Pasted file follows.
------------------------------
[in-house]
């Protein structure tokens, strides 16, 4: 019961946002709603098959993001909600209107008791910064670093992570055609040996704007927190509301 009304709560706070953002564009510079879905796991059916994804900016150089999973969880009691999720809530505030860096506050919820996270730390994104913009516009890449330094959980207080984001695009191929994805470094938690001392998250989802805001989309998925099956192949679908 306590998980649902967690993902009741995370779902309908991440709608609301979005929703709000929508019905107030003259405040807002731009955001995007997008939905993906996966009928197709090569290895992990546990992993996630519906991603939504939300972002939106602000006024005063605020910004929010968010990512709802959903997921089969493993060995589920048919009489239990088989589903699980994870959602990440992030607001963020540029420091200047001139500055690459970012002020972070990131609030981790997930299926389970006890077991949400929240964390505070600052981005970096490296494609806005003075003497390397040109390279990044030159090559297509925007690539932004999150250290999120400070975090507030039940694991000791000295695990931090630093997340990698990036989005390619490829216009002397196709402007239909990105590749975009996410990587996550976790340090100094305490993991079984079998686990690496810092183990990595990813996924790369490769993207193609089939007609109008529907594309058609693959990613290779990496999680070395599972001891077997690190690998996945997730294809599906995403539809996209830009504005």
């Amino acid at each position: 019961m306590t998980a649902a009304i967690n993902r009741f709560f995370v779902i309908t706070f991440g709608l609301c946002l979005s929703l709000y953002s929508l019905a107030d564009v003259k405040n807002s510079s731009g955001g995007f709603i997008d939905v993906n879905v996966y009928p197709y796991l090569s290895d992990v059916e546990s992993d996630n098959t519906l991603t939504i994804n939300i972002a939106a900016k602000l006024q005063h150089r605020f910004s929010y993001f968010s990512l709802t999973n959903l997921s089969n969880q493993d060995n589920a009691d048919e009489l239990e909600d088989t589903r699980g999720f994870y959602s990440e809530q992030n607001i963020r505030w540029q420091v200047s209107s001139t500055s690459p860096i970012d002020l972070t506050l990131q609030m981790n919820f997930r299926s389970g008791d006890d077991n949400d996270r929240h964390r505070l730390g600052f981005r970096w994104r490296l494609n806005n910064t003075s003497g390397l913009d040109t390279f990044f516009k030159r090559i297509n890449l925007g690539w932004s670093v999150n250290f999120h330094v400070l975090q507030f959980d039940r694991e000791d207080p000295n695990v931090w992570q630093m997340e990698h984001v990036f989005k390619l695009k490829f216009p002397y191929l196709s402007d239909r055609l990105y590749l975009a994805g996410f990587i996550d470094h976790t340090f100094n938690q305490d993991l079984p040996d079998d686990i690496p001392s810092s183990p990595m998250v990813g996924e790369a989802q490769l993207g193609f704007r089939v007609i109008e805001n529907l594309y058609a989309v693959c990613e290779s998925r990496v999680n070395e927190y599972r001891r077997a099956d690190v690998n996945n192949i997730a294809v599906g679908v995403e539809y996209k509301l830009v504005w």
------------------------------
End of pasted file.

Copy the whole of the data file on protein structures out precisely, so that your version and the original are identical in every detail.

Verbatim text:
[in-house]
């Protein structure tokens, strides 16, 4: 019961946002709603098959993001909600209107008791910064670093992570055609040996704007927190509301 009304709560706070953002564009510079879905796991059916994804900016150089999973969880009691999720809530505030860096506050919820996270730390994104913009516009890449330094959980207080984001695009191929994805470094938690001392998250989802805001989309998925099956192949679908 306590998980649902967690993902009741995370779902309908991440709608609301979005929703709000929508019905107030003259405040807002731009955001995007997008939905993906996966009928197709090569290895992990546990992993996630519906991603939504939300972002939106602000006024005063605020910004929010968010990512709802959903997921089969493993060995589920048919009489239990088989589903699980994870959602990440992030607001963020540029420091200047001139500055690459970012002020972070990131609030981790997930299926389970006890077991949400929240964390505070600052981005970096490296494609806005003075003497390397040109390279990044030159090559297509925007690539932004999150250290999120400070975090507030039940694991000791000295695990931090630093997340990698990036989005390619490829216009002397196709402007239909990105590749975009996410990587996550976790340090100094305490993991079984079998686990690496810092183990990595990813996924790369490769993207193609089939007609109008529907594309058609693959990613290779990496999680070395599972001891077997690190690998996945997730294809599906995403539809996209830009504005």
């Amino acid at each position: 019961m306590t998980a649902a009304i967690n993902r009741f709560f995370v779902i309908t706070f991440g709608l609301c946002l979005s929703l709000y953002s929508l019905a107030d564009v003259k405040n807002s510079s731009g955001g995007f709603i997008d939905v993906n879905v996966y009928p197709y796991l090569s290895d992990v059916e546990s992993d996630n098959t519906l991603t939504i994804n939300i972002a939106a900016k602000l006024q005063h150089r605020f910004s929010y993001f968010s990512l709802t999973n959903l997921s089969n969880q493993d060995n589920a009691d048919e009489l239990e909600d088989t589903r699980g999720f994870y959602s990440e809530q992030n607001i963020r505030w540029q420091v200047s209107s001139t500055s690459p860096i970012d002020l972070t506050l990131q609030m981790n919820f997930r299926s389970g008791d006890d077991n949400d996270r929240h964390r505070l730390g600052f981005r970096w994104r490296l494609n806005n910064t003075s003497g390397l913009d040109t390279f990044f516009k030159r090559i297509n890449l925007g690539w932004s670093v999150n250290f999120h330094v400070l975090q507030f959980d039940r694991e000791d207080p000295n695990v931090w992570q630093m997340e990698h984001v990036f989005k390619l695009k490829f216009p002397y191929l196709s402007d239909r055609l990105y590749l975009a994805g996410f990587i996550d470094h976790t340090f100094n938690q305490d993991l079984p040996d079998d686990i690496p001392s810092s183990p990595m998250v990813g996924e790369a989802q490769l993207g193609f704007r089939v007609i109008e805001n529907l594309y058609a989309v693959c990613e290779s998925r990496v999680n070395e927190y599972r001891r077997a099956d690190v690998n996945n192949i997730a294809v599906g679908v995403e539809y996209k509301l830009v504005w």